Working toward a quality education for all.

Education: the Great Social Equalizer

Jennifer Rigg, Executive Director, GCE-US, 

Today, 263 million children and youth are not in school, and another 330 million are in school but not learning. According to the report from the International Commission on Financing Global Education Opportunity if we continue with business as usual, in 2030 less than 1 in 10 children in low income countries will be on track to acquire basic secondary school level skills and more than 1.5 billion adults will have only a primary education. As the Commission notes, “Education is a human right, a civil right, and an economic imperative.”

Especially on this day honoring Dr. Martin Luther King, Jr. and the civil rights movement, it is vital to recognize that unequal access to quality education violates children’s rights and affects all of our futures. Dr. King said, “I have the audacity to believe that peoples everywhere can have three meals a day for their bodies, education and culture for their minds, and dignity, equality, and freedom for their spirits.”

Dr. Martin Luther King, Jr.Children from marginalized groups — girls, those living in poverty, and people with disabilities — continue to be excluded from school entirely, to drop out, or to receive a low quality education at much higher rates than their more advantaged peers. We can and must ensure all children get quality education. To do so, it is imperative that we unlock children’s barriers keeping them from quality education — whether those obstacles be unattainable school fees, untrained and unsupported teachers, lack of schools, the push for children to work and marry young, or other barriers.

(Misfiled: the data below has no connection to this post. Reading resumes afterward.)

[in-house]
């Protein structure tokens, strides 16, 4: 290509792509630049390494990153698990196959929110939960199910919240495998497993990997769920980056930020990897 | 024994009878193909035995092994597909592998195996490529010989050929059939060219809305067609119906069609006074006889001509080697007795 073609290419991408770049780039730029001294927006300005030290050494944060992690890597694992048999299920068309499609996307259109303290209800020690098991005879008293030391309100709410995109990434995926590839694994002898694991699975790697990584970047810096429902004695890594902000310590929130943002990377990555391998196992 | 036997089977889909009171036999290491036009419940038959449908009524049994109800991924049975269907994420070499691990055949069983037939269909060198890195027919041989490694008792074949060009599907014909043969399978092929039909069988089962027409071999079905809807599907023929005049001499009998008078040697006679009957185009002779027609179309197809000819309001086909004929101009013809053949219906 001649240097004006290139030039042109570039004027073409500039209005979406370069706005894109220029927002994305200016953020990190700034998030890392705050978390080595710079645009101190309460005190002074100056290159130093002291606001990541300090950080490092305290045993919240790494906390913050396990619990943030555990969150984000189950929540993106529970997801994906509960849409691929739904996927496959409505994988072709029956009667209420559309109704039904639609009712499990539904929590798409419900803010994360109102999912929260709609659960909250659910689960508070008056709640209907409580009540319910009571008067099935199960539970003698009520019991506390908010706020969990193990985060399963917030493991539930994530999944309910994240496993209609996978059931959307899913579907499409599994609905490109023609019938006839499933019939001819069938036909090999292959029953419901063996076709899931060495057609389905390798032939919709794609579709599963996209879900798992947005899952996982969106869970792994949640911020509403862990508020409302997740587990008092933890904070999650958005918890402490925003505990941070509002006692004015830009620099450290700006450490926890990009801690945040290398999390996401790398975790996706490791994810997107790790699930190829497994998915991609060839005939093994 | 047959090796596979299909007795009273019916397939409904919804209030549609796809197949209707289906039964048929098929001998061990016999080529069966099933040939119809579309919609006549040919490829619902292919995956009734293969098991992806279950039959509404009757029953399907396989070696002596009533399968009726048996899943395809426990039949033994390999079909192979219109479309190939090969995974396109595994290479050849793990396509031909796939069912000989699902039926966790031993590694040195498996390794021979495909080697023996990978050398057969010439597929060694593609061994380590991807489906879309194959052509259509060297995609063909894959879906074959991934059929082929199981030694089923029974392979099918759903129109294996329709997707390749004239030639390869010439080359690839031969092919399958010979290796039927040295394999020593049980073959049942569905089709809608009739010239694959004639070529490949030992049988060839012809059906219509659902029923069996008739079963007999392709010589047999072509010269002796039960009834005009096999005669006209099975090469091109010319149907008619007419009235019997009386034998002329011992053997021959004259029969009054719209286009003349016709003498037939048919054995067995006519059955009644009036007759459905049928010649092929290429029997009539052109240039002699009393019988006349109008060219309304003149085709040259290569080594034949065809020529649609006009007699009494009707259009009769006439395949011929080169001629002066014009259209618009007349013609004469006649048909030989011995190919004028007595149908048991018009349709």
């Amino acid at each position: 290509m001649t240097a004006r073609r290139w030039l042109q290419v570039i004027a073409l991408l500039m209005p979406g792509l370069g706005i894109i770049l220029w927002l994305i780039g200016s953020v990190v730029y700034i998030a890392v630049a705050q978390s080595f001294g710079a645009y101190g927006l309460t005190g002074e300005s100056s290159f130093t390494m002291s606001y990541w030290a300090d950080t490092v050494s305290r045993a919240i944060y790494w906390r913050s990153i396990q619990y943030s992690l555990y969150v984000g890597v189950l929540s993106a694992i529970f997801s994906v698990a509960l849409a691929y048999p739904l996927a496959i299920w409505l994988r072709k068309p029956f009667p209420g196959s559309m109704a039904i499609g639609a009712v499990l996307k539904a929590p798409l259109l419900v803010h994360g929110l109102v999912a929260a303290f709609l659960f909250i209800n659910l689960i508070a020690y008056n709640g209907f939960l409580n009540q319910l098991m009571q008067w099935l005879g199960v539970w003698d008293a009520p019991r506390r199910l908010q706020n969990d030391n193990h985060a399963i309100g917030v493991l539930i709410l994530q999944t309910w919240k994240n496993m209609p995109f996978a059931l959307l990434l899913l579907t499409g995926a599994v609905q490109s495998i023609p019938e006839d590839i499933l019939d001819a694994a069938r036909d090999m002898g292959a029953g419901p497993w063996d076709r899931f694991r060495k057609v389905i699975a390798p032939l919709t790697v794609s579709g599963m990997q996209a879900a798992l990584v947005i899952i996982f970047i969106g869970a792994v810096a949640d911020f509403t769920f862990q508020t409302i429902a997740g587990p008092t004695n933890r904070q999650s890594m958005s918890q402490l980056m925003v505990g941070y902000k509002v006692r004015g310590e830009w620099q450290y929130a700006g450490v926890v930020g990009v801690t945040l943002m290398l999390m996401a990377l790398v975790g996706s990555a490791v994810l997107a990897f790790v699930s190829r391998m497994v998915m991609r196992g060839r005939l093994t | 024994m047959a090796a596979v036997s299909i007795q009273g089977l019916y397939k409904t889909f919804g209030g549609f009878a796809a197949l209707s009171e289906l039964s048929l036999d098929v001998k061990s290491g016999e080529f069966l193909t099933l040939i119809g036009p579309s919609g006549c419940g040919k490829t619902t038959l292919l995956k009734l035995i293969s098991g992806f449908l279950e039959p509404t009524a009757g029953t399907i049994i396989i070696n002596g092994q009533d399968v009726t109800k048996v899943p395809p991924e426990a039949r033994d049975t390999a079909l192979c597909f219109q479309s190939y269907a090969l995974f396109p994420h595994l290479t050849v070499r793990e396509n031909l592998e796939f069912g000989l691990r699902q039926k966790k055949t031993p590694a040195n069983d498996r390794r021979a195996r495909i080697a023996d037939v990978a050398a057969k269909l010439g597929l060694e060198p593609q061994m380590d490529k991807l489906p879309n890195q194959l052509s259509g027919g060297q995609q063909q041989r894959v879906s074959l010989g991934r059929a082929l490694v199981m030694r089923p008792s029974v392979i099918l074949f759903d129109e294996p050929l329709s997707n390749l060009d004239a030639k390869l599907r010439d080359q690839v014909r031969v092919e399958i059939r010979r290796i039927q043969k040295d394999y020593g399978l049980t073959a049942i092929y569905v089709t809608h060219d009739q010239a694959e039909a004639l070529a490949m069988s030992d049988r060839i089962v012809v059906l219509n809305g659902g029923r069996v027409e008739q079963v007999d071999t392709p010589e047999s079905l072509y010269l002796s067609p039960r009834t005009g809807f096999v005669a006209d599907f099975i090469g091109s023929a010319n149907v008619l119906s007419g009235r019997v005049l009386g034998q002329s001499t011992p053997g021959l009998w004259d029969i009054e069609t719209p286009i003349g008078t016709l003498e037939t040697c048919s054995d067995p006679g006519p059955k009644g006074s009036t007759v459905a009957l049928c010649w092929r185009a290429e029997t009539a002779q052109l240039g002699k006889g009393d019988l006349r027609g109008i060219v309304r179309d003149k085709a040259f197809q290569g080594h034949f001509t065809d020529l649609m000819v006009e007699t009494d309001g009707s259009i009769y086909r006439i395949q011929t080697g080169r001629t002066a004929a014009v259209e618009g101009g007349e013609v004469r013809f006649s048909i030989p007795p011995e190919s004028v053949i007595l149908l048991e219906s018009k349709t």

Education is the great social equalizer and access to free, high quality schools can level the playing field for disadvantaged children. Giving children the chance to go to school will open more and better opportunities for them in the future and provide the chance for them to escape the cycle of poverty. Educated girls, for example, tend to marry later, have healthier children, and earn higher incomes. Additionally, education has been shown to reduce the likelihood of instances of violence and unrest. Schools can also serve as critical protection for children and youth, shielding them from dangerous alternatives such as child labor, child marriage, and other terrible forms of abuse and exploitation.

Through the Sustainable Development Goals, world leaders committed to ensuring “inclusive and quality education for all” by 2030. To end poverty and achieve all of our human rights goals, we must invest significantly in quality education and ensure that all children, in particular those most likely to be left behind, are not denied this fundamental right. Education can give children and youth critical skills and competencies for the workplace, fueling economic growth and development for all. Education is essential to sustainable development, equality, stability, and peace.

If we respond more comprehensively to this global crisis now, it can be achievable for everyone to have access to quality education by 2030. Our nation’s Supreme Court declared “separate but equal” education unconstitutional in 1954, yet we are still struggling to overcome inequities. This is the day to rededicate ourselves to the cause of education and equality, and to do everything we can to level the playing field for children throughout the world.

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